Theranostics: Diagnosis and Care through Nanoparticles
The term nanosciences refers to disciplines that are dedicated to studying the properties of nanomaterials, i.e., any type of structure with dimensions of the order of magnitude of nanometers, 10-9m. Order structures nm obviously exists in nature. A single strand of DNA is wide about three nanometers. The wings of a Morpho butterfly contain nanostructures that they change the way the light waves interact with each other, giving the bright wings blue and green shades.
Their nanotechnology is the study that deals with both research and development of atomic, molecular, and macromolecular technologies, both of control and atomic material handling and development of the application of structures, devices, and systems characterized by new one's properties and functions due to their small size. Due to the reduced dimensions of these structures, it is, in fact, possible to study and exploit important material properties. The lengths on this scale are those that characterize the molecules and macromolecules and, since they are comparable with the de Broglie wavelength of the electrons, the effects quantum is no longer negligible—the spacing between the energy levels of the crystals.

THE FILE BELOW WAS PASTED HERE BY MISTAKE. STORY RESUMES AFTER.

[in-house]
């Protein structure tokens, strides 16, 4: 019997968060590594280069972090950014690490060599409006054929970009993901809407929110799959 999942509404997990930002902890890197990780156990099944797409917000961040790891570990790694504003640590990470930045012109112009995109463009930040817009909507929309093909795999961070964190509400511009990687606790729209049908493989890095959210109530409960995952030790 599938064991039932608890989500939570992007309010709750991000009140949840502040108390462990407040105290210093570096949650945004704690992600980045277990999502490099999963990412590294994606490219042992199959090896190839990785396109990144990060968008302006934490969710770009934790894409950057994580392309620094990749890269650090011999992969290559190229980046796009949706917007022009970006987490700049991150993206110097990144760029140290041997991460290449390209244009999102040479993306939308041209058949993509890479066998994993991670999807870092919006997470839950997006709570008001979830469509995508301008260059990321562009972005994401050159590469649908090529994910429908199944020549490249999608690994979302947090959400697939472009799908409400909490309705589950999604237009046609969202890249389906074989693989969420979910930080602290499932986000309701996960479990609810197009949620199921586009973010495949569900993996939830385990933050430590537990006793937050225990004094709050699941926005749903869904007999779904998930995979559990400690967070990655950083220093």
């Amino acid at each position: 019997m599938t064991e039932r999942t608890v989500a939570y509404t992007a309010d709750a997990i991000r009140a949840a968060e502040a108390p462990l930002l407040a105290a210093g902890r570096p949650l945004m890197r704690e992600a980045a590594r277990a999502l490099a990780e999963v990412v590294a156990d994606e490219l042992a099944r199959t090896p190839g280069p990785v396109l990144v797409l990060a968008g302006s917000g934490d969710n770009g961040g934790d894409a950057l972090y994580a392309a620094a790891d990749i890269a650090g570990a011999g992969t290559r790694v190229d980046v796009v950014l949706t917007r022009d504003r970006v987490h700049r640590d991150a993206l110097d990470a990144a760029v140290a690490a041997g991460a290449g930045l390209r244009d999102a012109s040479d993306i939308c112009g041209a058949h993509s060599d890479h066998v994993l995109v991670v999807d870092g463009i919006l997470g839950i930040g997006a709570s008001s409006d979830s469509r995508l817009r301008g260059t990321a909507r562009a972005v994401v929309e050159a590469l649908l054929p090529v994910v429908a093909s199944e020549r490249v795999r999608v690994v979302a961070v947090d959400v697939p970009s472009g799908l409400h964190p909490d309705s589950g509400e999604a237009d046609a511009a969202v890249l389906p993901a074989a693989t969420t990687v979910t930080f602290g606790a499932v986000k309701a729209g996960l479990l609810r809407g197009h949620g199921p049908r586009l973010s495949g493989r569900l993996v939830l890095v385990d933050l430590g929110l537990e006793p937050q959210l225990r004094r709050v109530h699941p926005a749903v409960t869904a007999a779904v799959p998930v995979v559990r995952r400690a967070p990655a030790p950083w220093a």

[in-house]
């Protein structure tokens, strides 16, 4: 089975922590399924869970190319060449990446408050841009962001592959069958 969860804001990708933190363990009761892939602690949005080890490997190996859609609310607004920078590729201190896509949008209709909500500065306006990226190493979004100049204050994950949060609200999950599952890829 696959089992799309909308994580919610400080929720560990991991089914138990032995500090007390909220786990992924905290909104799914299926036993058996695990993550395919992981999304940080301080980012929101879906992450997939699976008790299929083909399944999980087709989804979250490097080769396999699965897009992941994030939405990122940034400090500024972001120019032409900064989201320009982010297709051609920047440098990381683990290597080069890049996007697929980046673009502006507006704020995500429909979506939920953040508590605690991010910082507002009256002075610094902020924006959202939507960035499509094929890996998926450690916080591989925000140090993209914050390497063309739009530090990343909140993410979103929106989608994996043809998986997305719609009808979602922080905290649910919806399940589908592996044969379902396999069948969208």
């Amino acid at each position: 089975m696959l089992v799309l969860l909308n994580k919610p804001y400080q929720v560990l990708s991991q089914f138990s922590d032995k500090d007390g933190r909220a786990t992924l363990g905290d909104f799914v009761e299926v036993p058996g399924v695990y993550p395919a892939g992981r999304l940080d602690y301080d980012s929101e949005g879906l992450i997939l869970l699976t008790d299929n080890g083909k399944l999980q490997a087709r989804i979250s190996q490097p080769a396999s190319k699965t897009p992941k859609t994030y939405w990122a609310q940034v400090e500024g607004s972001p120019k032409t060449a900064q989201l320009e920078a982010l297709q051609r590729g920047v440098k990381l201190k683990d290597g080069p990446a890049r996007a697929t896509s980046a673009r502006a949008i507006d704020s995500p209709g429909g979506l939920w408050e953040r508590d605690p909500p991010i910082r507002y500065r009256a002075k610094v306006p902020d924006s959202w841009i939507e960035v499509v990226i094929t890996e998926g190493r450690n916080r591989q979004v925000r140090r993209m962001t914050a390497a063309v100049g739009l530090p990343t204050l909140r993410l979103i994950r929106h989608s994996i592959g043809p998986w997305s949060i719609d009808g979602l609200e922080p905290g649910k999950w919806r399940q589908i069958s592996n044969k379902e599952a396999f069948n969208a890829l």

Among the most important applications of nanoparticles in theranostics are target imaging and therapeutic delivery, which includes passive and active targeting. Passive targeting has been tested with nanoparticles of size between 10 and 500 nm through a mechanism known as EPR (enhance permeability and retention), in which the nanoparticles accumulate in the tumor after exiting from the vessels by means of a process called receptor-mediated endocytosis.
Inactive targeting, nanoparticles are joined to high-affinity binders for cancer cells. These specific target nanoparticles could accumulate in diseased tissues, thereby reducing unwanted absorption in the healthy tissue, thus limiting side effects to a minimum.
Composition of the nanoparticles
The nanoparticles used in theranostics, to a large extent, are characterized by four basic components:
1. A signal emitter
2. A therapeutic payload
3. A payload carrier
4. A binder